Letter: Several readers say McCain lacks understanding on contracts issue

Cost-plus contracts needed in R&D work
Regarding "McCain wants to end cost-plus contracting": I wonder if McCain understands what he is saying.  Cost-plus contracts are an appropriate mechanism when costs can't be estimated with certainty.  It is an important acquisition tool, particularly for [research and development] efforts.

Cost-plus contracts are a tool that fit better in certain circumstances than fixed-price contracts.  Banning cost-plus is like banning wrenches.  You could still get work done using pliers and hammers, but it would be cheaper and more effective to use the right tool for the job.

Of course, cost plus percentage of costs is a bad contract type, but that has been banned for decades.  McCain's proposal demonstrates either ignorance about contract administration or a willingness to politicize it.  Either one is not a good sign.

Carl Henn


McCain and aides don't understand contracting
Regarding "McCain wants to end cost-plus contracting": It is clear that Sen. McCain has little if any understanding of government contracting and procurement. And it is also very clear that his aides are likewise ill informed and uneducated in government contracting.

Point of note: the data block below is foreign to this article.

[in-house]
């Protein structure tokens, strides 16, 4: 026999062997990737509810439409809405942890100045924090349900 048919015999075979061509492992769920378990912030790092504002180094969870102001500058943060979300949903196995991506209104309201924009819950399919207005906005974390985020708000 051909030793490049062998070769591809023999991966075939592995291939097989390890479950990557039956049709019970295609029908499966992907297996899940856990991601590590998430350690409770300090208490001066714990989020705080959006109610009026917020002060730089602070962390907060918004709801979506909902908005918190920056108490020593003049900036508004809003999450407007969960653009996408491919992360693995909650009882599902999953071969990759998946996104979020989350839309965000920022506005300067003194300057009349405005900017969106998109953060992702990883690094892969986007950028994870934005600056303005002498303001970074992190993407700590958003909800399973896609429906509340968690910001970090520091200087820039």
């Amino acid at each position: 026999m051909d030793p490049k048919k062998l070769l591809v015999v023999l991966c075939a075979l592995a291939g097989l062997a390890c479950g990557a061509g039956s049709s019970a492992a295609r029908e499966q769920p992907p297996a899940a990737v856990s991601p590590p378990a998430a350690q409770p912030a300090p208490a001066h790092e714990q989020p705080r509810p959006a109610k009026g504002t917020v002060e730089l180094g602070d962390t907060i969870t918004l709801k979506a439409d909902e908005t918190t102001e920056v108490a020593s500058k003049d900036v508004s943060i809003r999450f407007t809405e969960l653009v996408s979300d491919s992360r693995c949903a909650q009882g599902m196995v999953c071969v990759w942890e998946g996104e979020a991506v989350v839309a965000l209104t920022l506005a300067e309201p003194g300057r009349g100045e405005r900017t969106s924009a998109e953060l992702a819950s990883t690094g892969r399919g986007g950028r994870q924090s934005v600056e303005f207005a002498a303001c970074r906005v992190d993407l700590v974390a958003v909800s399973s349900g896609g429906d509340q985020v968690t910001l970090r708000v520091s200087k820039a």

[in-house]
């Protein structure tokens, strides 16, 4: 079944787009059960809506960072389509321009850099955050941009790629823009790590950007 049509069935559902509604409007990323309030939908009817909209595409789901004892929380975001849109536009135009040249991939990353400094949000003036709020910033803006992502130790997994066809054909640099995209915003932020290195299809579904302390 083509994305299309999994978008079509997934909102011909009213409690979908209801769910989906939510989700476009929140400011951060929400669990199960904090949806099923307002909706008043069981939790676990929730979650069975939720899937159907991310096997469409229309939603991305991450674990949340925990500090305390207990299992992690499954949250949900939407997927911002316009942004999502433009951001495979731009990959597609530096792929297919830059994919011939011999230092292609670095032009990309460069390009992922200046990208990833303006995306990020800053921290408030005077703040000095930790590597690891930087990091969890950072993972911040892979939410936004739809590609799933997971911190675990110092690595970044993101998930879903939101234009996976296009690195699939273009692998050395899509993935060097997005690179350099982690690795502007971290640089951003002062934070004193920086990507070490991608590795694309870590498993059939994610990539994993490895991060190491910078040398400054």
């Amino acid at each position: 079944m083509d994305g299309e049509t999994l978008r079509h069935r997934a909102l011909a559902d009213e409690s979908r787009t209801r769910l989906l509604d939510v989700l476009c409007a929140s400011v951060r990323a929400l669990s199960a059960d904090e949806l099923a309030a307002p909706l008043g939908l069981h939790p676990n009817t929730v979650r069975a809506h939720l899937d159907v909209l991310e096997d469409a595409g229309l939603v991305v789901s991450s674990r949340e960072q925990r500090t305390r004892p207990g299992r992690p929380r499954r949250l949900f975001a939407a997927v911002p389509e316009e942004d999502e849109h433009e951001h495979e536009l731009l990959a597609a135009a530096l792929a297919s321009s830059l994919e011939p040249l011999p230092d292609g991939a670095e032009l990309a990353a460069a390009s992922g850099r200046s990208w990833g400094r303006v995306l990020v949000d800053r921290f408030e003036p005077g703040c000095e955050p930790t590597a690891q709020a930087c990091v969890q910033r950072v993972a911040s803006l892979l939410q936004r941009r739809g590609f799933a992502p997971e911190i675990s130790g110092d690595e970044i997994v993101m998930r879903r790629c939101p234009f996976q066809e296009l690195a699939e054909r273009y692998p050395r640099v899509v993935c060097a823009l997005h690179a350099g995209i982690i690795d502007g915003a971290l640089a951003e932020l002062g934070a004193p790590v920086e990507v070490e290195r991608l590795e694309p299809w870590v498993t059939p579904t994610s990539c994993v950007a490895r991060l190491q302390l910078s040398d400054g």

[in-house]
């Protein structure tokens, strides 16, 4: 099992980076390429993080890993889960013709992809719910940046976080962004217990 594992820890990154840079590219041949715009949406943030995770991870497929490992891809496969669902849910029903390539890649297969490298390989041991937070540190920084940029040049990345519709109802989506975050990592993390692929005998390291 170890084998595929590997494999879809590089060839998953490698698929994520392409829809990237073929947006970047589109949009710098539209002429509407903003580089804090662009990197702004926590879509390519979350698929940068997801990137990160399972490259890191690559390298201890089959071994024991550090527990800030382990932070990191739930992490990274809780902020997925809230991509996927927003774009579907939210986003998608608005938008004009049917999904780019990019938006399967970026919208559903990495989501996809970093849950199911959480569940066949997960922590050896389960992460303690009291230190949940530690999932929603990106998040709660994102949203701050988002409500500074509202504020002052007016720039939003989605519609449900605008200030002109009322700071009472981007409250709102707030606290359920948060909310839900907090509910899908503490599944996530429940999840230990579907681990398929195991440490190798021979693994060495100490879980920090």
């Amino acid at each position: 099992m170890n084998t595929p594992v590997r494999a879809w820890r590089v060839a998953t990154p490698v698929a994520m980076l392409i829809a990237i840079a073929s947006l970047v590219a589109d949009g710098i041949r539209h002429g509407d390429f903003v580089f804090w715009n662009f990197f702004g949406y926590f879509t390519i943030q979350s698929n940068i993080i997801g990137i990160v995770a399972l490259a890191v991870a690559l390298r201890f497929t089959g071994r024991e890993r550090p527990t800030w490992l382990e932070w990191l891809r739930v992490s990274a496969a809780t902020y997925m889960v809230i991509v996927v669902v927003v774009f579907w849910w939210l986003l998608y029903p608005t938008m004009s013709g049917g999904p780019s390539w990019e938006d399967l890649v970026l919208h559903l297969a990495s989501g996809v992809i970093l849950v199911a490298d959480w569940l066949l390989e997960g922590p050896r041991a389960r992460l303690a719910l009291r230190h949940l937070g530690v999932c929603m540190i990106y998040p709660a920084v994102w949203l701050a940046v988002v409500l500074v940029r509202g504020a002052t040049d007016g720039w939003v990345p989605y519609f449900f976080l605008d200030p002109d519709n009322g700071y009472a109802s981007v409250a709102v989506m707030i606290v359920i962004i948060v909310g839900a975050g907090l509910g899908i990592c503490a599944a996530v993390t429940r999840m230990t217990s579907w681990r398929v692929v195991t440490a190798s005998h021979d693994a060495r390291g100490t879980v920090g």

Moreover, Sen. McCain does not see or has not taken the time to see the obvious reasons for the use of contract types other then firm fixed-price [contracts].

Before he "shoots" from the hip again regarding government contracts because it sounds good, his people need to do their homework to help him develop a real and coherent understanding regarding government contracting and procurement.

Joseph J. Harrison
Retired


No cost control in suggested fix
Regarding "McCain wants to end cost-plus contracting":  Obviously Sen. McCain doesn't understand why we have cost-plus contracts. The vendor should not have to assume all of the risk because the government doesn't have the specifics of what they would like to have done on a program nor all of the funding.

Those types of contracts are to protect businesses and not cause them to go bankrupt and put us in the current situation our economy is in now. We are not nonprofit organizations and want to be treated fairly. We have families to feed just like everyone else.

We don't all have seven homes that we can't remember we own. Doing work on a contract where the requirements are not well defined doesn't allow you to be able to perform the contract as firm fixed price, not to mention any time there is a change to the requirements it allows the vendor to go back to the government and say we can do it but for more money, so in effect you're still not controlling costs.

Anonymous


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